Have you ever had a mentor? What do you remember most about the experience?
Full episode script
Etymology is usually an interesting insight into the history and usage of a word, but occasionally it is so demonstrative that almost nothing could top it. The word, and the action of, mentorship is one of those situations.
The action of mentorship is a eponym from The Odyssey, when Athena herself makes an appearance in the life of a directionless young man, in the form of their old family friend named Mentor. In the person of that family friend, Athena makes an effort to instill a heroic mentality, or a strength of mind, in the younger man. She connects him to his history and the strengths he has available to him.
In short, she becomes his Mentor – both literally and figuratively. In doing so, she sets him up for success.
Today, mentorship can be a much more formalized process, though absent a formal process through your employer, educational institution, or networking group, identifying and developing a mentorship relationship can feel intimidating.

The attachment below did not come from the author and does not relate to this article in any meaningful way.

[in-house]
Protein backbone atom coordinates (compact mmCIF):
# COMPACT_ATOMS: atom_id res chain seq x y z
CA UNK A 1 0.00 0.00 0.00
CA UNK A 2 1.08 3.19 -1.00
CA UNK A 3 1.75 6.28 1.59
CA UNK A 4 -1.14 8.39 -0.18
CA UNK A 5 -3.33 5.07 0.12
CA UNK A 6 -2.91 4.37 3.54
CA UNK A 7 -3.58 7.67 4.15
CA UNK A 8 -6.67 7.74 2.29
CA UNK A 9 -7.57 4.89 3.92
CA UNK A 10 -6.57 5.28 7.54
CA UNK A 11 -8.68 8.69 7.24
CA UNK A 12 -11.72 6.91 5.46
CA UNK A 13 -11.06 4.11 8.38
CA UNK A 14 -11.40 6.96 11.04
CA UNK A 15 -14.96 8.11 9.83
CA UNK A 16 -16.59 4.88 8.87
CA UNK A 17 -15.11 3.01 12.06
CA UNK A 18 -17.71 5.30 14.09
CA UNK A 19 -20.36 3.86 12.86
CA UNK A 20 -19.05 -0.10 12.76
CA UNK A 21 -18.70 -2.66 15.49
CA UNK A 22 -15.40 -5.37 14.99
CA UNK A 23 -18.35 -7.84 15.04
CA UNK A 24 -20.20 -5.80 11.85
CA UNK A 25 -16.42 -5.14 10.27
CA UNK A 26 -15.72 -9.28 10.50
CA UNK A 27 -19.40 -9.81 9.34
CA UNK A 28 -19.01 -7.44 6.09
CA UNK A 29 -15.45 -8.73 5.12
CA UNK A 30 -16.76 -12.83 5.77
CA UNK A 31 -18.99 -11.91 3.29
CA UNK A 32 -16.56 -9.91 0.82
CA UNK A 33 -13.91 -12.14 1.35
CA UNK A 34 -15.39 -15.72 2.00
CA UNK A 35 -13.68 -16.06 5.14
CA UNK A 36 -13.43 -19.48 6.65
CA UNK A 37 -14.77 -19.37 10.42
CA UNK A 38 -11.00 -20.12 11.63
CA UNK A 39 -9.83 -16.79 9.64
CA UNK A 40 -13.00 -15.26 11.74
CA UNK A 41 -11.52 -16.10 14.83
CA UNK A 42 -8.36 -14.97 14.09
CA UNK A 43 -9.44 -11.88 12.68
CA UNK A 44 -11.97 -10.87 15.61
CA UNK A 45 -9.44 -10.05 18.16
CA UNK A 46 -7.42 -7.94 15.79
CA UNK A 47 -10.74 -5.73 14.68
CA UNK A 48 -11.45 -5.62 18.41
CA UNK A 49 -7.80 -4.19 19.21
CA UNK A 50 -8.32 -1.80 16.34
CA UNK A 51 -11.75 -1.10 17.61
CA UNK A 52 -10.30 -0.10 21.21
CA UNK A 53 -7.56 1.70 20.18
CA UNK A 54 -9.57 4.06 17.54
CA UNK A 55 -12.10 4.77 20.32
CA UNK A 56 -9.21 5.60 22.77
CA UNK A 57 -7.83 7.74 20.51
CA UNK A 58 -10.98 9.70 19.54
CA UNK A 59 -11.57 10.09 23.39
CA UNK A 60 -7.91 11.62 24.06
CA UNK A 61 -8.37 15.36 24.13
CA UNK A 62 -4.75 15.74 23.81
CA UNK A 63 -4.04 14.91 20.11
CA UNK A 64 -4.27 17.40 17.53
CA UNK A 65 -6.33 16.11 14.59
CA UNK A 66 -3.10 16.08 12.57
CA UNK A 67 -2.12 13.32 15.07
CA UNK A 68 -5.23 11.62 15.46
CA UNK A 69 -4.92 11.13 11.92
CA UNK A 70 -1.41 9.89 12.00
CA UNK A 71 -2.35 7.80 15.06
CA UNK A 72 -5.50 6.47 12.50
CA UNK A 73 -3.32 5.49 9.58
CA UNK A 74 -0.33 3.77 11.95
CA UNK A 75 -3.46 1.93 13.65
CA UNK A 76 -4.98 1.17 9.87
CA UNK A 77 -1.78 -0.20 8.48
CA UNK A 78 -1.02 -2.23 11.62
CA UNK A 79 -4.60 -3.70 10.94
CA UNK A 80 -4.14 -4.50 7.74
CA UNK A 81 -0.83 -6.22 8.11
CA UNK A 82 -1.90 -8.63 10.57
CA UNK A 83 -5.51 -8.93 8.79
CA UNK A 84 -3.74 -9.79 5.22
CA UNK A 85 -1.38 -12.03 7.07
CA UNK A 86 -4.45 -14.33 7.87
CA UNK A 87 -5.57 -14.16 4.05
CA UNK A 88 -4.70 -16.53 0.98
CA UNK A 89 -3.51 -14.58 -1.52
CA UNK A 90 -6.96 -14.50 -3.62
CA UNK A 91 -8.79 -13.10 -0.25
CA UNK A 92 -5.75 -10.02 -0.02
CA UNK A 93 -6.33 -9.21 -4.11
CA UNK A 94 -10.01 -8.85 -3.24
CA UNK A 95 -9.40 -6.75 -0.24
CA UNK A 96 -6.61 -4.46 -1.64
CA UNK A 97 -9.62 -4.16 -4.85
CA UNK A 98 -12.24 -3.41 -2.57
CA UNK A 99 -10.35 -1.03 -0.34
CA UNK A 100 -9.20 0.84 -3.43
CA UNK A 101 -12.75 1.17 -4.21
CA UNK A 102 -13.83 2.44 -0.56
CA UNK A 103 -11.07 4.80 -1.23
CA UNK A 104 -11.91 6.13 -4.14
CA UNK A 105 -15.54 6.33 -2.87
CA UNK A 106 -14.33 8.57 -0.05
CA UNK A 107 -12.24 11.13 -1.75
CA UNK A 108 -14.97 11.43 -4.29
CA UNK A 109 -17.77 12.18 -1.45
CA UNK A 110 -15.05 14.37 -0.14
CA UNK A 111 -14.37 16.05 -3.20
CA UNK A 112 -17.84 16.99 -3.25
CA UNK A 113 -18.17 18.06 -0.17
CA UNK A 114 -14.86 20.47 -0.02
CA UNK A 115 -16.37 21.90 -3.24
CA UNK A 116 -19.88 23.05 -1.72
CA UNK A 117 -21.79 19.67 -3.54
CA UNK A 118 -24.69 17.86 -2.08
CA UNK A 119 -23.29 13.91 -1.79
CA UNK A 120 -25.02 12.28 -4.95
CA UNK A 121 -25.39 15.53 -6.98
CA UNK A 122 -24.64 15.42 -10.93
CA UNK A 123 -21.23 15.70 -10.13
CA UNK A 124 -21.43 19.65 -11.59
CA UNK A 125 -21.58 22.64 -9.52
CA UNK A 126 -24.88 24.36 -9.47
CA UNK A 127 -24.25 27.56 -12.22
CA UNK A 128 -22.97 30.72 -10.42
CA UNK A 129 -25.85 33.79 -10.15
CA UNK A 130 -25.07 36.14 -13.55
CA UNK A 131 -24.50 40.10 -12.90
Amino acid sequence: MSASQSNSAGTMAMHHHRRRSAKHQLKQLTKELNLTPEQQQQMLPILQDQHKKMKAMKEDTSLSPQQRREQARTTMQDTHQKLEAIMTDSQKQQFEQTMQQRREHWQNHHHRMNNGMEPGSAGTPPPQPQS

Kathy Caprino, in Forbes, explained it this way:
Sheryl Sandberg, in her book Lean In, likens asking strangers to be mentors to the behavior of the main character in the favorite children’s book Are You My Mother? The book is about a baby bird that emerges from its shell in an empty nest, and goes in search of its mother. The little bird asks everything it sees (a kitten, hen, dog, cow, steam shovel), “Are you my mother?” The answer is always the same. “No!” This is just like a professional asking a stranger, “Will you be my mentor?”
Sandberg says: “If someone has to ask the question, the answer is probably no. When someone finds the right mentor, it is obvious. The question becomes a statement. Chasing or forcing that connection rarely works.”
This script may vary from the actual episode transcript.